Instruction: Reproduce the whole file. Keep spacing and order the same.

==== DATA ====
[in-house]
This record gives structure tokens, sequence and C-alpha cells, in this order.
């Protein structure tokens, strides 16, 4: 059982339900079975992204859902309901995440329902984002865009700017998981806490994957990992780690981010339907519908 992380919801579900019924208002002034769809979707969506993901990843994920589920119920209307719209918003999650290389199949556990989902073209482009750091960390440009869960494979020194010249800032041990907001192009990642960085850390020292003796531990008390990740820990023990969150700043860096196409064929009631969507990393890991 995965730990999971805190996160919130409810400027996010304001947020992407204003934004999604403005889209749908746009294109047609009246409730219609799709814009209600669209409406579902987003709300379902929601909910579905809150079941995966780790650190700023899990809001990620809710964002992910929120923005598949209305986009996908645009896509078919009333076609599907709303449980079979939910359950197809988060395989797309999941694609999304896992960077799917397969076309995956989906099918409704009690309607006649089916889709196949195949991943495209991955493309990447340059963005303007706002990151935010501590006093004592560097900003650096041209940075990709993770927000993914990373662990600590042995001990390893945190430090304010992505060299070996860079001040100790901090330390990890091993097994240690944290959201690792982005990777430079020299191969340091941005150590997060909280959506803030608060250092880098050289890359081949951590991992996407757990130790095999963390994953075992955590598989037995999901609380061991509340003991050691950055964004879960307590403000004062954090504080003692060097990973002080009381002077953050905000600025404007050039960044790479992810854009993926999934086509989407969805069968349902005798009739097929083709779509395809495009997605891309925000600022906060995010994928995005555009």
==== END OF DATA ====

[in-house]
This record gives structure tokens, sequence and C-alpha cells, in this order.
């Protein structure tokens, strides 16, 4: 059982339900079975992204859902309901995440329902984002865009700017998981806490994957990992780690981010339907519908 992380919801579900019924208002002034769809979707969506993901990843994920589920119920209307719209918003999650290389199949556990989902073209482009750091960390440009869960494979020194010249800032041990907001192009990642960085850390020292003796531990008390990740820990023990969150700043860096196409064929009631969507990393890991 995965730990999971805190996160919130409810400027996010304001947020992407204003934004999604403005889209749908746009294109047609009246409730219609799709814009209600669209409406579902987003709300379902929601909910579905809150079941995966780790650190700023899990809001990620809710964002992910929120923005598949209305986009996908645009896509078919009333076609599907709303449980079979939910359950197809988060395989797309999941694609999304896992960077799917397969076309995956989906099918409704009690309607006649089916889709196949195949991943495209991955493309990447340059963005303007706002990151935010501590006093004592560097900003650096041209940075990709993770927000993914990373662990600590042995001990390893945190430090304010992505060299070996860079001040100790901090330390990890091993097994240690944290959201690792982005990777430079020299191969340091941005150590997060909280959506803030608060250092880098050289890359081949951590991992996407757990130790095999963390994953075992955590598989037995999901609380061991509340003991050691950055964004879960307590403000004062954090504080003692060097990973002080009381002077953050905000600025404007050039960044790479992810854009993926999934086509989407969805069968349902005798009739097929083709779509395809495009997605891309925000600022906060995010994928995005555009």